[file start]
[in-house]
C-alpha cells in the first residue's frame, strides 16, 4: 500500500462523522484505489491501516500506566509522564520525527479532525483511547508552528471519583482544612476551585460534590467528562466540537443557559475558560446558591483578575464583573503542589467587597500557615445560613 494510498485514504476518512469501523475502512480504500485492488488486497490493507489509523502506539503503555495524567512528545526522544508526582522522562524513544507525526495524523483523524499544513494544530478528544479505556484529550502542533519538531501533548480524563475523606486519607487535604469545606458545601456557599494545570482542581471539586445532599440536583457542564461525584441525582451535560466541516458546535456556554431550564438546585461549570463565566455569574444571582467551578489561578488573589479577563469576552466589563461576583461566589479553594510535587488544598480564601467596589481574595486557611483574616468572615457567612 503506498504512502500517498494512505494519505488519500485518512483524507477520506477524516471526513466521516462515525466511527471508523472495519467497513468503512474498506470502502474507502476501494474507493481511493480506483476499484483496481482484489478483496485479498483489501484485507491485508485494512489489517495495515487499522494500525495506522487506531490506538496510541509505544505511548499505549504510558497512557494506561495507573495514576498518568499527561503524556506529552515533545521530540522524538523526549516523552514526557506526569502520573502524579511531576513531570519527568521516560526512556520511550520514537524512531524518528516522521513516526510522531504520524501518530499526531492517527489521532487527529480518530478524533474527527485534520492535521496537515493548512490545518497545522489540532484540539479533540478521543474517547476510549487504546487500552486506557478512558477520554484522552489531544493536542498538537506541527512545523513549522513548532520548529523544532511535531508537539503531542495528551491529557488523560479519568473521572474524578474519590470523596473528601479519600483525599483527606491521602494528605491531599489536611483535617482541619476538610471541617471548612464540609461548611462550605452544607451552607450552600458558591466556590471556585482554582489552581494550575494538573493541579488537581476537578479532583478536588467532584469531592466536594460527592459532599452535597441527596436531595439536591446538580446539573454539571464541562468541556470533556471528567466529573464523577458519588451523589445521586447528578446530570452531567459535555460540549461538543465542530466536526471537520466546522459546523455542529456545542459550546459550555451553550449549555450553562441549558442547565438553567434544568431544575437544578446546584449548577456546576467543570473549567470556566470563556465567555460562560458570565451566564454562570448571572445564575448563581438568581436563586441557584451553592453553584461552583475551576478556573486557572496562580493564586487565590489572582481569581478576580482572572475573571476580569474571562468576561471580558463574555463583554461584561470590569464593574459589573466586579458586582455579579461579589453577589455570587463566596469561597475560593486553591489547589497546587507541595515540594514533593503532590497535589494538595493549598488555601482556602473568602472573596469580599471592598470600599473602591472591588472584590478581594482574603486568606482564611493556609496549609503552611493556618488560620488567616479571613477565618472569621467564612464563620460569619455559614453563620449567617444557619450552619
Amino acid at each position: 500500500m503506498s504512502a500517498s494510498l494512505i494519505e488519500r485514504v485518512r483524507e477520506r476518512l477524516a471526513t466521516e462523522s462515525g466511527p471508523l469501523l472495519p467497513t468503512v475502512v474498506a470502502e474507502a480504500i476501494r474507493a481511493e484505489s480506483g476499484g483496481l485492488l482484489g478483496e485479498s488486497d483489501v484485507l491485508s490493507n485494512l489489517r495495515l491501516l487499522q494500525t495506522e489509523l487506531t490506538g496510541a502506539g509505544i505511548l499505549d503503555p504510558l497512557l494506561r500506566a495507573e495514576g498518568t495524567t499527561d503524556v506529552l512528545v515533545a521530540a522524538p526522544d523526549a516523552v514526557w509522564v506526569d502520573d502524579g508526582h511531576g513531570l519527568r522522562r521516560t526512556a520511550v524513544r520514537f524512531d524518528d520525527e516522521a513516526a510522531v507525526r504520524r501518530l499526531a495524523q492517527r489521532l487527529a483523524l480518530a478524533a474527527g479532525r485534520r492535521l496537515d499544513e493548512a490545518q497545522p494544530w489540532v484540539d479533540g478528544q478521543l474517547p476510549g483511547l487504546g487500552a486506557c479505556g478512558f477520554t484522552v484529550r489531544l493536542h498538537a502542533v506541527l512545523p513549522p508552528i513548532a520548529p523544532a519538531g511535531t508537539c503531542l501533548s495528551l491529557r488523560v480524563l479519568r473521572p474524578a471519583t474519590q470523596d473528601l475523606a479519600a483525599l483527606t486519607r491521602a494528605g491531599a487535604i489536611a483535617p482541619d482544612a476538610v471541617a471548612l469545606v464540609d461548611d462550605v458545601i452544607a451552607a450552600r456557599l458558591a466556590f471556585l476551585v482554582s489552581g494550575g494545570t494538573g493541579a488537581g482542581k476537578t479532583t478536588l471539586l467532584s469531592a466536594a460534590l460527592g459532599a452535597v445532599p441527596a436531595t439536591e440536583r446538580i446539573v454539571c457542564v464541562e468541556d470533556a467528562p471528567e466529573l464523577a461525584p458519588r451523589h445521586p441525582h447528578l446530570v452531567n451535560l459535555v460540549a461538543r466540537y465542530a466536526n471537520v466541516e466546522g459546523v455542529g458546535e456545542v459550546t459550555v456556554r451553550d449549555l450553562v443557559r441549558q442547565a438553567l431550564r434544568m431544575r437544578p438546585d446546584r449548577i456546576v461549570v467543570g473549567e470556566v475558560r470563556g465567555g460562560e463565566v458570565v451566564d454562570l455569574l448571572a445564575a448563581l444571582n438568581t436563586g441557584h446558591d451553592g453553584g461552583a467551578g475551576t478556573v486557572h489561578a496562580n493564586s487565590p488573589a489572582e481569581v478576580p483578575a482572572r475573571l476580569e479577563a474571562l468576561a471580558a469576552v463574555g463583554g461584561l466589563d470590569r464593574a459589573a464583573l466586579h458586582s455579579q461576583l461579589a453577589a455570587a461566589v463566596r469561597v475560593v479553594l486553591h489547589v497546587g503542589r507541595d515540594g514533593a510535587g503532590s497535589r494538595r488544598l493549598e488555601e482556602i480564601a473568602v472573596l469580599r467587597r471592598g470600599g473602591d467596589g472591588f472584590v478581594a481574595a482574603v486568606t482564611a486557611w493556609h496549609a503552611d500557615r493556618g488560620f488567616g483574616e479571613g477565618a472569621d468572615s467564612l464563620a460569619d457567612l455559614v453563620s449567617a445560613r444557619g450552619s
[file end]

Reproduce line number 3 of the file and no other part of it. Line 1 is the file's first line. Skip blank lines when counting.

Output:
Amino acid at each position: 500500500m503506498s504512502a500517498s494510498l494512505i494519505e488519500r485514504v485518512r483524507e477520506r476518512l477524516a471526513t466521516e462523522s462515525g466511527p471508523l469501523l472495519p467497513t468503512v475502512v474498506a470502502e474507502a480504500i476501494r474507493a481511493e484505489s480506483g476499484g483496481l485492488l482484489g478483496e485479498s488486497d483489501v484485507l491485508s490493507n485494512l489489517r495495515l491501516l487499522q494500525t495506522e489509523l487506531t490506538g496510541a502506539g509505544i505511548l499505549d503503555p504510558l497512557l494506561r500506566a495507573e495514576g498518568t495524567t499527561d503524556v506529552l512528545v515533545a521530540a522524538p526522544d523526549a516523552v514526557w509522564v506526569d502520573d502524579g508526582h511531576g513531570l519527568r522522562r521516560t526512556a520511550v524513544r520514537f524512531d524518528d520525527e516522521a513516526a510522531v507525526r504520524r501518530l499526531a495524523q492517527r489521532l487527529a483523524l480518530a478524533a474527527g479532525r485534520r492535521l496537515d499544513e493548512a490545518q497545522p494544530w489540532v484540539d479533540g478528544q478521543l474517547p476510549g483511547l487504546g487500552a486506557c479505556g478512558f477520554t484522552v484529550r489531544l493536542h498538537a502542533v506541527l512545523p513549522p508552528i513548532a520548529p523544532a519538531g511535531t508537539c503531542l501533548s495528551l491529557r488523560v480524563l479519568r473521572p474524578a471519583t474519590q470523596d473528601l475523606a479519600a483525599l483527606t486519607r491521602a494528605g491531599a487535604i489536611a483535617p482541619d482544612a476538610v471541617a471548612l469545606v464540609d461548611d462550605v458545601i452544607a451552607a450552600r456557599l458558591a466556590f471556585l476551585v482554582s489552581g494550575g494545570t494538573g493541579a488537581g482542581k476537578t479532583t478536588l471539586l467532584s469531592a466536594a460534590l460527592g459532599a452535597v445532599p441527596a436531595t439536591e440536583r446538580i446539573v454539571c457542564v464541562e468541556d470533556a467528562p471528567e466529573l464523577a461525584p458519588r451523589h445521586p441525582h447528578l446530570v452531567n451535560l459535555v460540549a461538543r466540537y465542530a466536526n471537520v466541516e466546522g459546523v455542529g458546535e456545542v459550546t459550555v456556554r451553550d449549555l450553562v443557559r441549558q442547565a438553567l431550564r434544568m431544575r437544578p438546585d446546584r449548577i456546576v461549570v467543570g473549567e470556566v475558560r470563556g465567555g460562560e463565566v458570565v451566564d454562570l455569574l448571572a445564575a448563581l444571582n438568581t436563586g441557584h446558591d451553592g453553584g461552583a467551578g475551576t478556573v486557572h489561578a496562580n493564586s487565590p488573589a489572582e481569581v478576580p483578575a482572572r475573571l476580569e479577563a474571562l468576561a471580558a469576552v463574555g463583554g461584561l466589563d470590569r464593574a459589573a464583573l466586579h458586582s455579579q461576583l461579589a453577589a455570587a461566589v463566596r469561597v475560593v479553594l486553591h489547589v497546587g503542589r507541595d515540594g514533593a510535587g503532590s497535589r494538595r488544598l493549598e488555601e482556602i480564601a473568602v472573596l469580599r467587597r471592598g470600599g473602591d467596589g472591588f472584590v478581594a481574595a482574603v486568606t482564611a486557611w493556609h496549609a503552611d500557615r493556618g488560620f488567616g483574616e479571613g477565618a472569621d468572615s467564612l464563620a460569619d457567612l455559614v453563620s449567617a445560613r444557619g450552619s